Dance and Freedom 2016


Notes from TARP, Vilnius, 2015
A very big thanks to Gabriele Labanauskaite for inviting us to speak at TARP this year. and to the Arts Council for funding the trip. Lucy spoke about her performance poetry show Count Me In and I discussed how my poetry films have developed over the last ten years to current haiku poetry films. We were able to discuss Liberated Words and position it within a European context. We both went away feeling inspired by the innovative approach to poetry making in Lithuania and Europe in general. We are planning a joint project with TARP for next year From The Rivers to the Sea with teenagers playing a central role. If any other festival is interested in joining us, please get in touch. Highlights for me include:The Audio Zine – a new experience where we sat in darkness and listened to poets reading with sounds from their favourite places, alongside music/sound art culminating in what felt like a highly refined orchestral piece. The overall experience was very intimate and allowed a highly personal interpretation Prague-based Ondrej Buddeus’ performance texts comprising solo, duologue and choral elements, as well as poetry film, featured individual compositions that developed a thought or concept that may or may not lead to the next. The duologue or dialogue also involved cross-translation into Lithuanian that created in my mind a third area of performance poetry. Alessandro Bosetti from Milan provided a mesmerising performance improvising to his own pre-recorded composition delivered via laptop from the centre of a darkened and packed room. This format creates opportunities for dialogue or sound-making with the self; repetitive phrases and long, flying bouts of fantastical storytelling.She’s A Show gave us a ranting, raving tightly produced show that pumped up the crossover between poetry and the sexuality of a rock performance.Making haiku poems myself I was particularly interested in Cinema Fragile’s workshop with haiku video poems. Their creative method relied on respecting the spirit of haiku and its rhythms through editing in 5/7/5 seconds or double time. Apologies to the performances we missed, but I have good memories of the poetry slam and its friendly, less competitively driven spirit than the UK; of speaking at the National Gallery of Art and discussing the state of poetry film today; experiencing the friendliness of Gabriele and all working at TARP – we were given a highly interesting tour of the sights – and in general soaking up new approaches to the art of making poetry. It was very hard to leave.


Liberated Words are delighted to welcome Rebecca Tantony and Shagufta Iqbal to our team! They are both talented young poets and have worked extensively in community projects and events. They will be working with us to develop our outreach programme and to bring poetry film to wider audience.


Rebecca Tantony is a spoken word poet and multi media practitioner. She has taught spoken word at the Barbican Theatre and the San Francisco writing centre, 826 Valencia. She runs the Bristol branch of Hammer and Tongue, one of the UK’s leading spoken word collectives, and is co-director for the Applied Theatre Initiative, a Californian based arts organisation which works with teenagers to create solution focused social change. Her first collection of poetry is published by Burning Eye.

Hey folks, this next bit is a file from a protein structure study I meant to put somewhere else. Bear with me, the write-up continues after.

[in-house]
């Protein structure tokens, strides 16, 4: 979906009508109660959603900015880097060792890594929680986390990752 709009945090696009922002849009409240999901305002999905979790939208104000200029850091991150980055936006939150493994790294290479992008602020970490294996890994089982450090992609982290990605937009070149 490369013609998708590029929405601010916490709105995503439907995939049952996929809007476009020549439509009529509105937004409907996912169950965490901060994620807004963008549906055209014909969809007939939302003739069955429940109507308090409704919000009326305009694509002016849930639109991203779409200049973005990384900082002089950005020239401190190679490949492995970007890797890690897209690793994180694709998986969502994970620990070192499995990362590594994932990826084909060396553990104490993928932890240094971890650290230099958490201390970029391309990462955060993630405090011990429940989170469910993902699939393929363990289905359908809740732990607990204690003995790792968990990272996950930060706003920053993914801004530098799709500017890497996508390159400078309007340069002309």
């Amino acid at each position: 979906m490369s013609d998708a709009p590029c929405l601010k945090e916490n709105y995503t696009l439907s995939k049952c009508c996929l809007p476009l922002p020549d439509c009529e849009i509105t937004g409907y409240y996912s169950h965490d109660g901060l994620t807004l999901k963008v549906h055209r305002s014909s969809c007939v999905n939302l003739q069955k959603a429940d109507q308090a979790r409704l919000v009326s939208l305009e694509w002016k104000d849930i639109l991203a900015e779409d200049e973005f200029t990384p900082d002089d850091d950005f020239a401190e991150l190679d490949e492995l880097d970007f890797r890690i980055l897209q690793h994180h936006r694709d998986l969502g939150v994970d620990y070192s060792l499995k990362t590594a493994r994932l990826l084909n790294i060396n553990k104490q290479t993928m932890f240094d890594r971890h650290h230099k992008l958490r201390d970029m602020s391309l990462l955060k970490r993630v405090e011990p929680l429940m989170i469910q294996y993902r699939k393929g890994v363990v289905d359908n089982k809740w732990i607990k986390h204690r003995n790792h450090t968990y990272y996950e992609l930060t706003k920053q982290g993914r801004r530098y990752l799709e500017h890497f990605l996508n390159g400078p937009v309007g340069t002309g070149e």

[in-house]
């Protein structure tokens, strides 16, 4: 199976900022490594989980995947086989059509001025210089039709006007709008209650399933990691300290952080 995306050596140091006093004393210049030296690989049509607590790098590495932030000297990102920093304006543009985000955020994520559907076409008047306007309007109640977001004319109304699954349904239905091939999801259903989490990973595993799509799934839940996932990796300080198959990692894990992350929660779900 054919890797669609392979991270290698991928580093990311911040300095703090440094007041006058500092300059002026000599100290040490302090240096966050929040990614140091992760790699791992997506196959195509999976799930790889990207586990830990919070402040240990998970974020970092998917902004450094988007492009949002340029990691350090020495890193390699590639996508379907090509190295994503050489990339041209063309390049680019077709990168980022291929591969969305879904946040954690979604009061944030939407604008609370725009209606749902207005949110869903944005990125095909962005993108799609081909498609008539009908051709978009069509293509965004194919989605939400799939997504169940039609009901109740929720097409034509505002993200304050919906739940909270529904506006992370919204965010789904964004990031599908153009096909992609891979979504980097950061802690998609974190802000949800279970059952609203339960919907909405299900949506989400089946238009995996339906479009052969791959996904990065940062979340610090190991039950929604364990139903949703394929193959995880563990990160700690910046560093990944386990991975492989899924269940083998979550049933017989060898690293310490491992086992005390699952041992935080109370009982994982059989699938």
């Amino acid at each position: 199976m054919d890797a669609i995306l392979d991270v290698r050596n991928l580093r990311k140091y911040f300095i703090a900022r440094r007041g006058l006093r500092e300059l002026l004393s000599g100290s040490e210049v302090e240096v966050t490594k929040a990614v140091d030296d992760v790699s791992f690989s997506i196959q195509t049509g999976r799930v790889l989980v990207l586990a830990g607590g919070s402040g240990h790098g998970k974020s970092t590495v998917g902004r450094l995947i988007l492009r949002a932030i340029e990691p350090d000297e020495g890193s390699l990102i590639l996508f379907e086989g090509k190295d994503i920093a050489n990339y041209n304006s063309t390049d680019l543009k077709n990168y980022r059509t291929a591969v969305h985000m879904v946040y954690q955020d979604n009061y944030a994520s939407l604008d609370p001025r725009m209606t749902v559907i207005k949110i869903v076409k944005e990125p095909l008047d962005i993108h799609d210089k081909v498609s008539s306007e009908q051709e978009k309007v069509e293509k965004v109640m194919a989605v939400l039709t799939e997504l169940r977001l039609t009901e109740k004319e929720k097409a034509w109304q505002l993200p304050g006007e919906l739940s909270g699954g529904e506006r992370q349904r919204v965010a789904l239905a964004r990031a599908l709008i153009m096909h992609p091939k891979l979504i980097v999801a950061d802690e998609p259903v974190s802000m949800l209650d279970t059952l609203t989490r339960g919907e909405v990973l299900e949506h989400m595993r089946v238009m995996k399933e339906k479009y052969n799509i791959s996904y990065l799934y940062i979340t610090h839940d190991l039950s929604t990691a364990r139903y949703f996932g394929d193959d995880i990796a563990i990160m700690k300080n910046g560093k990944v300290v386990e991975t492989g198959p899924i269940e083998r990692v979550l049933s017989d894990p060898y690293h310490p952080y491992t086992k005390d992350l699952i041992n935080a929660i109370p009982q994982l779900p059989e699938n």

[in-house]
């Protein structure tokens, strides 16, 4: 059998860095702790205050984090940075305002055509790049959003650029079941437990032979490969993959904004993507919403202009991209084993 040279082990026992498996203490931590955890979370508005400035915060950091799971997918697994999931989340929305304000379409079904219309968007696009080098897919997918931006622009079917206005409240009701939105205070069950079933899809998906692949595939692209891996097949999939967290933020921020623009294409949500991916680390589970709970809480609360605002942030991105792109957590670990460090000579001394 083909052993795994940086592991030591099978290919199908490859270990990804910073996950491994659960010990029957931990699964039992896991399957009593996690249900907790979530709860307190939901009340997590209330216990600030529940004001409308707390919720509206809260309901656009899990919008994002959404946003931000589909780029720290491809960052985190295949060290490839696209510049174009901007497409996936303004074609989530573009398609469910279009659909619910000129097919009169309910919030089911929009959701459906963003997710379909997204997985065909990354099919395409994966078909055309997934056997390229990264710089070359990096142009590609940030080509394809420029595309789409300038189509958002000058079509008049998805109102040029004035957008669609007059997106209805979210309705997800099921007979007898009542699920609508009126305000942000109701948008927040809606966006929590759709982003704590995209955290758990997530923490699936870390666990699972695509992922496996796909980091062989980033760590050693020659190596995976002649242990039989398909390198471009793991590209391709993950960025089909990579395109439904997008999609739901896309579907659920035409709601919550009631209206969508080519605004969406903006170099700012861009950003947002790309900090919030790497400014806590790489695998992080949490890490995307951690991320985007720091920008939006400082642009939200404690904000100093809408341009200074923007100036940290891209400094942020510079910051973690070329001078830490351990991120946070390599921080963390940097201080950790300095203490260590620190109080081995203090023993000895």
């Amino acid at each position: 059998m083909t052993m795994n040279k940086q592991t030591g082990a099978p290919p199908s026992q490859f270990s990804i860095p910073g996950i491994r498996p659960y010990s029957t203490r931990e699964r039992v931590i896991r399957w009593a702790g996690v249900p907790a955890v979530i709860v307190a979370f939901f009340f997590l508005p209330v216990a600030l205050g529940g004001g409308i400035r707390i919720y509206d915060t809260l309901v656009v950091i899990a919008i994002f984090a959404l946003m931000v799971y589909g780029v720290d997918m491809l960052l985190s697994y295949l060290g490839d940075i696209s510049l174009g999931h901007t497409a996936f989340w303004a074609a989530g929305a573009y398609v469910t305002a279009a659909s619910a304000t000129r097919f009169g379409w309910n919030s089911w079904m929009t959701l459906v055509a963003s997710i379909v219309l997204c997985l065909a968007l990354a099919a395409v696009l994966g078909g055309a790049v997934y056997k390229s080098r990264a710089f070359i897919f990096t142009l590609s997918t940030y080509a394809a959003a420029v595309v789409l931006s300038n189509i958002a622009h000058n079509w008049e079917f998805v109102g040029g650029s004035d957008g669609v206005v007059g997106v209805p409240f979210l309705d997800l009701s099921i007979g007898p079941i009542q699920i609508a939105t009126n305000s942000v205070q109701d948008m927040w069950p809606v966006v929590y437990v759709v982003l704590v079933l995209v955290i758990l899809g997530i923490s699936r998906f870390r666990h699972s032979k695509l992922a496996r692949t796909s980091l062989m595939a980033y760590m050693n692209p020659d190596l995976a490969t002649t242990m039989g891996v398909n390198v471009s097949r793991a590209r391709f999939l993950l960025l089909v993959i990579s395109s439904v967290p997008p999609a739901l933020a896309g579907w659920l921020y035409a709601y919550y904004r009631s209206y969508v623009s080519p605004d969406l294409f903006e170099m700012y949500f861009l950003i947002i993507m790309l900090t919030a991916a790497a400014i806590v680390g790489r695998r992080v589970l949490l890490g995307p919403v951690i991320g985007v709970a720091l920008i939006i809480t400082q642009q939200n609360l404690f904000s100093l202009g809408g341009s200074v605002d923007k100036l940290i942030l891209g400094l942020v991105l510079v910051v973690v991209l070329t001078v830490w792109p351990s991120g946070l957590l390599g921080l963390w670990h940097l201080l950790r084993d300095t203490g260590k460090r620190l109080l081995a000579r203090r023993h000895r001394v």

Shagufta Iqbal is interested in bringing poetry to a wider audience, particularly through the use of spoken word, theatre and movement. Her commitment to convey her experience of being part of two diverse cultures has brought her much acclaim and she has been described as being ‘one of the most talked about poets’ in the South West. She was one of the poets in the Public Address tour and runs the online magazine Bristol Women.


I have a new website with the two films premiered at TARP see sarahtremlett.com

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Download the poster here:  POETRY FILM poster BRLSI

Home Page Screening

Welcome to the new ‘home page screening’ where we are showcasing individual poetry films by poets and filmmakers. We are beginning with a series on performance poetry films.

“O kas?/ Who?” (2012) from AVaspo

Lithuania – Poetry and Place

When I first visited Lithuania in 2009 it was for a British Council funded solo exhibition in Klaipeda. I had a warm and welcoming experience, and was even treated to free accommodation by the gallery. I also travelled alone recording and absorbing life by the Baltic Sea. At that time the country had officially been independent from the Soviet Union since 1990-1991; but of course change is gradual, and political eruptions were (and still are) potentially on the horizon. My exhibition and talk was about Voices and Silences, screening two poetry films and a selection of non-dualist or two-in-one prints, where philosophically and materially both the positive and negative from a printing plate are part of one work. Part of my practice is to create poems and pieces that encourage the viewer to think about this relationship in a contemplative, or paradoxical way.

After six years I feel very fortunate that I can return to Lithuania under the banner of Liberated Words and poetry film. Where better to review the contemporary situation than through the poetic temperature of Lithuanian poets and filmmakers at TARP poetry film festival. One question I want to ask is how much do they think they are changing as a country. Do they aim to include their past in their poetic works as they move forward? A term which has arisen from many older, exiled poets is unbelonging, in a sense adrift from a mother ship that was your home but can no longer be your home. Alternatively, some poets may feel the need to erase the past to begin again; to suppress their national identity for a united philosophical worldview of mankind existing idealistically beyond borders.